19. Dynamical barrier and isotope effects in the simplest substitution reaction via Walden inversion mechanism

    Science.gov (United States)

    Zhao, Zhiqiang; Zhang, Zhaojun; Liu, Shu; Zhang, Dong H.

    2017-02-01

    Reactions occurring at a carbon atom through the Walden inversion mechanism are one of the most important and useful classes of reactions in chemistry. Here we report an accurate theoretical study of the simplest reaction of that type: the H+CH4 substitution reaction and its isotope analogues. It is found that the reaction threshold versus collision energy is considerably higher than the barrier height. The reaction exhibits a strong normal secondary isotope effect on the cross-sections measured above the reaction threshold, and a small but reverse secondary kinetic isotope effect at room temperature. Detailed analysis reveals that the reaction proceeds along a path with a higher barrier height instead of the minimum-energy path because the umbrella angle of the non-reacting methyl group cannot change synchronously with the other reaction coordinates during the reaction due to insufficient energy transfer from the translational motion to the umbrella mode.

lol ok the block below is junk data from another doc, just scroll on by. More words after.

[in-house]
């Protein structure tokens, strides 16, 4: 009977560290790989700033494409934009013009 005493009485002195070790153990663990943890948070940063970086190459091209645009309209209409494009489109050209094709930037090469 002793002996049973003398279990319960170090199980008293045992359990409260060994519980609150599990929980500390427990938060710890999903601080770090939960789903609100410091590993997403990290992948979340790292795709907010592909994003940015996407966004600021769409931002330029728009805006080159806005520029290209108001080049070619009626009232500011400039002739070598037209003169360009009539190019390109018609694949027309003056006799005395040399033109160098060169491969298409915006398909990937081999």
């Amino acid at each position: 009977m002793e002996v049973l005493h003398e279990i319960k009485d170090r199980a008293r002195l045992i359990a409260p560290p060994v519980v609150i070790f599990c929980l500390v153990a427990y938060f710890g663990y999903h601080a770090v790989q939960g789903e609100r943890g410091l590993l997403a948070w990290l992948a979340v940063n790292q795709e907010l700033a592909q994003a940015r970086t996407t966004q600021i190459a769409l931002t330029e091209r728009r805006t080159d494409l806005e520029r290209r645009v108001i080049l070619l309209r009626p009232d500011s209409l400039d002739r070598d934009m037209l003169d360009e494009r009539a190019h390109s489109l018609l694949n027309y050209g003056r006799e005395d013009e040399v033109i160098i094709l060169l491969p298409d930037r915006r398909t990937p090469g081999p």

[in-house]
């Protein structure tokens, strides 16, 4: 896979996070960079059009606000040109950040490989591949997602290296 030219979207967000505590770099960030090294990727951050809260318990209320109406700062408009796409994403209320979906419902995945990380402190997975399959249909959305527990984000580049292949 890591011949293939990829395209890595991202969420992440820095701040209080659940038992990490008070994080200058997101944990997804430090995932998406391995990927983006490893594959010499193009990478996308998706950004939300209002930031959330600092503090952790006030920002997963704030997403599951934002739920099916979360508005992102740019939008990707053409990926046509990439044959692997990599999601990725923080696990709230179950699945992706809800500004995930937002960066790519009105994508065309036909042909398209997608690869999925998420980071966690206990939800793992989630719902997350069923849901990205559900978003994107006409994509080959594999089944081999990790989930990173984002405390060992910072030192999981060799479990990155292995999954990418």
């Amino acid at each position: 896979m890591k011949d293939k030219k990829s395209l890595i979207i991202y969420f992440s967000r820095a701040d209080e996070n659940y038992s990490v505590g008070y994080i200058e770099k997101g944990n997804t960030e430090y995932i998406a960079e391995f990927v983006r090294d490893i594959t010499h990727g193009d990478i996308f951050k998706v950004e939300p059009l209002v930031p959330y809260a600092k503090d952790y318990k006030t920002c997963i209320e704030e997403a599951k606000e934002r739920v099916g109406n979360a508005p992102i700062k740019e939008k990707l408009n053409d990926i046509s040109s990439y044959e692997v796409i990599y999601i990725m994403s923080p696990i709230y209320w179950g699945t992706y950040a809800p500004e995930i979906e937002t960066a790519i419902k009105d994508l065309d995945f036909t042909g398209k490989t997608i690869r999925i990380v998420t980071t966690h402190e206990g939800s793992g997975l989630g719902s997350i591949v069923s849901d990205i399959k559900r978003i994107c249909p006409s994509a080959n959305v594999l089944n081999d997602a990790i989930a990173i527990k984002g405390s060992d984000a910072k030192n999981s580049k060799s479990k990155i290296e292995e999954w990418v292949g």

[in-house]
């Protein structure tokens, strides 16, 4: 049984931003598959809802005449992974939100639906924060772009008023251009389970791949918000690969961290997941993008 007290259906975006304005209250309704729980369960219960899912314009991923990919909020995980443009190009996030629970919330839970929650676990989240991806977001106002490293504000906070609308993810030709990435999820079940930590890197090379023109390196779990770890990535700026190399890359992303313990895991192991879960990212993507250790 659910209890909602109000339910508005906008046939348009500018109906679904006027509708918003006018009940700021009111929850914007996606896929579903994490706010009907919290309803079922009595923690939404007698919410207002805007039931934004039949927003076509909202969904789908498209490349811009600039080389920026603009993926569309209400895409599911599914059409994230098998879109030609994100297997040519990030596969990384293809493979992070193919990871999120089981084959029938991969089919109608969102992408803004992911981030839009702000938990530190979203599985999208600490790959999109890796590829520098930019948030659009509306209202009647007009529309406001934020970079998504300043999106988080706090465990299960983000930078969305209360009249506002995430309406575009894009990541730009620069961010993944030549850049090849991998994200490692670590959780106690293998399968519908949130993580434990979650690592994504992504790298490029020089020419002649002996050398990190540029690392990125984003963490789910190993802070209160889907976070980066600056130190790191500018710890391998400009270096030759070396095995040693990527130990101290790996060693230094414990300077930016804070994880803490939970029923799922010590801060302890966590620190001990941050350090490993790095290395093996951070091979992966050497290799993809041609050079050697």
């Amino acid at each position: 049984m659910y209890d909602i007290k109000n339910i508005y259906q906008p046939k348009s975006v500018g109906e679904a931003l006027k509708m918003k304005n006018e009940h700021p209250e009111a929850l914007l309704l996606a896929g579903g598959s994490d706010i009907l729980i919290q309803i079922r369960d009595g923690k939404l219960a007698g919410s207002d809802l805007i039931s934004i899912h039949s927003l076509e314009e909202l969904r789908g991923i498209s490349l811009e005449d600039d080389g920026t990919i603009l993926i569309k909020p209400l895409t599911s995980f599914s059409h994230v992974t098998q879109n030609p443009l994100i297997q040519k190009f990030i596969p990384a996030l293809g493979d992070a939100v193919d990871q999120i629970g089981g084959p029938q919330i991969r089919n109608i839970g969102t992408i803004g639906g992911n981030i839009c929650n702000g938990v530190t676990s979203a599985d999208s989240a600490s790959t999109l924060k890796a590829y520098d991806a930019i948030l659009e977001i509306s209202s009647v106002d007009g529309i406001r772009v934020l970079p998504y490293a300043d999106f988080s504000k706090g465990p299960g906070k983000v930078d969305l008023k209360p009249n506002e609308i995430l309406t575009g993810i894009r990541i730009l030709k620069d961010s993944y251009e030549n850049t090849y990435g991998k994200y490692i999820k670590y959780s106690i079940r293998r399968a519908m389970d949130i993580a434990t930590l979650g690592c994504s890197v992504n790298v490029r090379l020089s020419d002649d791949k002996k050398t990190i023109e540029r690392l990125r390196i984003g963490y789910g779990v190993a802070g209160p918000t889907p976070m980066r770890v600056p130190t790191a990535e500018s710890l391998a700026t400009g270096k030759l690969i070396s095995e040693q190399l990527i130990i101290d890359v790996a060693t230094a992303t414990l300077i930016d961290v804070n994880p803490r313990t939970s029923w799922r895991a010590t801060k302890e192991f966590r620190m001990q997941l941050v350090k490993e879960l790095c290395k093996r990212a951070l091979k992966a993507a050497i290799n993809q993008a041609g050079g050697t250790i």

20. A reaction mechanism for gasoline surrogate fuels for large polycyclic aromatic hydrocarbons

    KAUST Repository

    Raj, Abhijeet; Charry Prada, Iran David; Amer, Ahmad Amer; Chung, Suk-Ho

    2012-01-01

    This work aims to develop a reaction mechanism for gasoline surrogate fuels (n-heptane, iso-octane and toluene) with an emphasis on the formation of large polycyclic aromatic hydrocarbons (PAHs). Starting from an existing base mechanism for gasoline

  1. Tuning Acoustic Wave Properties by Mechanical Resonators on a Surface

    DEFF Research Database (Denmark)

    Dühring, Maria Bayard; Laude, Vincent; Khelif, Abdelkrim

    Vibrations generated by high aspects ratio electrodes are studied by the finite element method. It is found that the modes are combined of a surface wave and vibration in the electrodes. For increasing aspect ratio most of the mechanical energy is confined to the electrodes which act as mechanical...

  2. On the mechanism of bandgap formation in locally resonant finite elastic metamaterials

    Science.gov (United States)

    Sugino, Christopher; Leadenham, Stephen; Ruzzene, Massimo; Erturk, Alper

    2016-10-01